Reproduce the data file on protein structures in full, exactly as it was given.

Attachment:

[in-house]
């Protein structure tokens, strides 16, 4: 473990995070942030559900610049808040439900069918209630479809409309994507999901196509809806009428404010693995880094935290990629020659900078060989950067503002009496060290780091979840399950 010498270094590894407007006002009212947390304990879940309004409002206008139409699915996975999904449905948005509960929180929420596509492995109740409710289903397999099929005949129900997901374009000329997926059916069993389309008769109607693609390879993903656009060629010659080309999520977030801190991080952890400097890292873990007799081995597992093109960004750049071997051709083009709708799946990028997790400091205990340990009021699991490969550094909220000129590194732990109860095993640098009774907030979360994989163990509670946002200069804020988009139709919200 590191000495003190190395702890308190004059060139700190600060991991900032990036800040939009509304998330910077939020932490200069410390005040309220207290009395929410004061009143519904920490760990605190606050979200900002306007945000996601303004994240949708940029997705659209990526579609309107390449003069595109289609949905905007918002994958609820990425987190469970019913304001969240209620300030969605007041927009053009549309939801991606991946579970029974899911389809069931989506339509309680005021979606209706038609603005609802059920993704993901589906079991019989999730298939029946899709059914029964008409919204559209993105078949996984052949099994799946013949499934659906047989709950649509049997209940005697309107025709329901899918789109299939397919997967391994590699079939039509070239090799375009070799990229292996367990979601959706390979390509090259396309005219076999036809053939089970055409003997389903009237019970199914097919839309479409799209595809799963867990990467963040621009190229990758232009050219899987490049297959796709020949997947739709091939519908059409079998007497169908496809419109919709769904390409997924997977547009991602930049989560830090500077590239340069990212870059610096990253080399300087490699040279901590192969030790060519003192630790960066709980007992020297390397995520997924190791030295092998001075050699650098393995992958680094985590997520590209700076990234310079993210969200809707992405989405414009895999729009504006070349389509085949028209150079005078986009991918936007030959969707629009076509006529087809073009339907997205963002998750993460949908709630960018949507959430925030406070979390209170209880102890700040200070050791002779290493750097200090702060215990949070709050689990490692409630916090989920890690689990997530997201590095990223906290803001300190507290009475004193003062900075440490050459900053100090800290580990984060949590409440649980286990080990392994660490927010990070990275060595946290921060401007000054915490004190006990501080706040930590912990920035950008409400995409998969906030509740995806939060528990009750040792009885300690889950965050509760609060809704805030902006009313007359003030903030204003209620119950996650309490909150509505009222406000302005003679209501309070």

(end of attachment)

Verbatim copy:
[in-house]
């Protein structure tokens, strides 16, 4: 473990995070942030559900610049808040439900069918209630479809409309994507999901196509809806009428404010693995880094935290990629020659900078060989950067503002009496060290780091979840399950 010498270094590894407007006002009212947390304990879940309004409002206008139409699915996975999904449905948005509960929180929420596509492995109740409710289903397999099929005949129900997901374009000329997926059916069993389309008769109607693609390879993903656009060629010659080309999520977030801190991080952890400097890292873990007799081995597992093109960004750049071997051709083009709708799946990028997790400091205990340990009021699991490969550094909220000129590194732990109860095993640098009774907030979360994989163990509670946002200069804020988009139709919200 590191000495003190190395702890308190004059060139700190600060991991900032990036800040939009509304998330910077939020932490200069410390005040309220207290009395929410004061009143519904920490760990605190606050979200900002306007945000996601303004994240949708940029997705659209990526579609309107390449003069595109289609949905905007918002994958609820990425987190469970019913304001969240209620300030969605007041927009053009549309939801991606991946579970029974899911389809069931989506339509309680005021979606209706038609603005609802059920993704993901589906079991019989999730298939029946899709059914029964008409919204559209993105078949996984052949099994799946013949499934659906047989709950649509049997209940005697309107025709329901899918789109299939397919997967391994590699079939039509070239090799375009070799990229292996367990979601959706390979390509090259396309005219076999036809053939089970055409003997389903009237019970199914097919839309479409799209595809799963867990990467963040621009190229990758232009050219899987490049297959796709020949997947739709091939519908059409079998007497169908496809419109919709769904390409997924997977547009991602930049989560830090500077590239340069990212870059610096990253080399300087490699040279901590192969030790060519003192630790960066709980007992020297390397995520997924190791030295092998001075050699650098393995992958680094985590997520590209700076990234310079993210969200809707992405989405414009895999729009504006070349389509085949028209150079005078986009991918936007030959969707629009076509006529087809073009339907997205963002998750993460949908709630960018949507959430925030406070979390209170209880102890700040200070050791002779290493750097200090702060215990949070709050689990490692409630916090989920890690689990997530997201590095990223906290803001300190507290009475004193003062900075440490050459900053100090800290580990984060949590409440649980286990080990392994660490927010990070990275060595946290921060401007000054915490004190006990501080706040930590912990920035950008409400995409998969906030509740995806939060528990009750040792009885300690889950965050509760609060809704805030902006009313007359003030903030204003209620119950996650309490909150509505009222406000302005003679209501309070």